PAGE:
Veteran pivots from military encrypting to computer networking

Nov 5, 2023Courtney Morris
San Jacinto College veteran student Keisha Parkes

At 17, Keisha Parkes signed an Army contract so her single mom would never worry about her having money or food. At 41, she enrolled at San Jacinto College with a different mission.

“I want to show my 21-year-old daughter it’s never too late to go after your dreams,” she said.

Parkes, who is pursuing a computer science associate degree, has always enjoyed working with computers and troubleshooting. During her 15 years in the Army, she served as a signal support system specialist, encrypting communications for satellite, antennas, and radio.

“Troubleshooting is second nature to me,” she said. “If I don’t know how to do it, I’ll find a way to do it.”

After graduating from San Jac next year, the veteran plans to complete her bachelor’s degree at Texas Southern University. Then she may work in the private sector as a network architect or administrator. Thanks to her military experience, cybersecurity could also be an option.

Parkes loves computers, but she didn’t love the fears she faced returning to the classroom after two decades. Questions tumbled in her mind: “So much has changed since I graduated. How am I going to do this? Will I be good enough?”

“Keisha,” her mom countered, “you’re smart. You can do this.”

As her biggest cheerleader predicted, Parkes could handle it. She has taken online classes at Generation Park, San Jac’s newest campus, and picked up classes at other campuses. She has even received an invitation to join the Phi Theta Kappa honor society.

As a full-time student, she applies military discipline to her studies.

“I haven’t had a final grade lower than 89,” she said. “I try to schedule my classes early in the day to give myself the evening to pace out my homework. I like a four-day schedule for school, with Friday to relax — I do absolutely nothing school-related. After that, I finish whatever I have to do.”

Although the Army operates on perfection, Parkes has learned to give herself grace with assignments and course material.

“Sometimes you’re not going to understand something the first go-around,” she said. “It’s OK to ask for help. Take it one day at a time.”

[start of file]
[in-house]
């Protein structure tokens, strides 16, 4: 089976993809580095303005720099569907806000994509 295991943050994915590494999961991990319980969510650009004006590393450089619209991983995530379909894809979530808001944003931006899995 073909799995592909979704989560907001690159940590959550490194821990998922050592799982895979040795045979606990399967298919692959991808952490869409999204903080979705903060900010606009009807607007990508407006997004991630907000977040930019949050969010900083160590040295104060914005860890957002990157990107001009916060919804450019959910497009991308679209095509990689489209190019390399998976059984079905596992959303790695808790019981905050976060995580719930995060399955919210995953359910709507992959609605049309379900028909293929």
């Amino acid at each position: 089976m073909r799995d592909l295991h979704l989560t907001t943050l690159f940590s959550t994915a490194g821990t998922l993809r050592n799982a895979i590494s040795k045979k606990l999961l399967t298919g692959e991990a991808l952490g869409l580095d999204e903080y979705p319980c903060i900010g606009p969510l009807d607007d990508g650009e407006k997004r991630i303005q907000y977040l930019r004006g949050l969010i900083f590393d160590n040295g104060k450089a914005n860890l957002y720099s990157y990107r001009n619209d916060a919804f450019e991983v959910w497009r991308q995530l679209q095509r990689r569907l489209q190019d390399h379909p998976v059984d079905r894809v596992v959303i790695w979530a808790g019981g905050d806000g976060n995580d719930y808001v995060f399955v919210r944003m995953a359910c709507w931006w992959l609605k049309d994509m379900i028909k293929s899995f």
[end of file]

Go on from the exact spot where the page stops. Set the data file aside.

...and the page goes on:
Recently, she felt honored to be named Generation Park’s recipient of the San Jacinto College Veteran Student Success Scholarship.

“It’s OK when you think you’re doing good,” she said. “It’s even better when someone you’ve never met before thinks that.”

To celebrate Veterans Day, the San Jacinto College Foundation presented the scholarship to seven students Nov. 3. Whether Veterans Day or any other military celebration, Parkes welcomes the appreciation. When her service ended in 2015, she had deployed multiple times to Iraq and ranked as a sergeant in the reserves.

“When we sign our military contracts, we’re often young kids,” she said. “We sign for different reasons. No one really knows after signing what that means or entails. We go through a lot in our process of military service.”

Many know what should be done to protect freedoms, but few do the work. According to Parkes, every day — Veterans Day or not — is an excellent opportunity to thank a veteran in your circle and your community.

“I haven’t seen any celebration that is pointless,” she said. “Being seen and recognized means a lot.”

Learn more about San Jac's veteran services.

2023 Veteran Student Success Scholarship Recipients:

  • Christopher Alcala
  • Santos Castro
  • Jhanqia Johnson
  • Stephen Meeks
  • Sidney Montalvo
  • Abdiel Nava
  • Keisha Parkes
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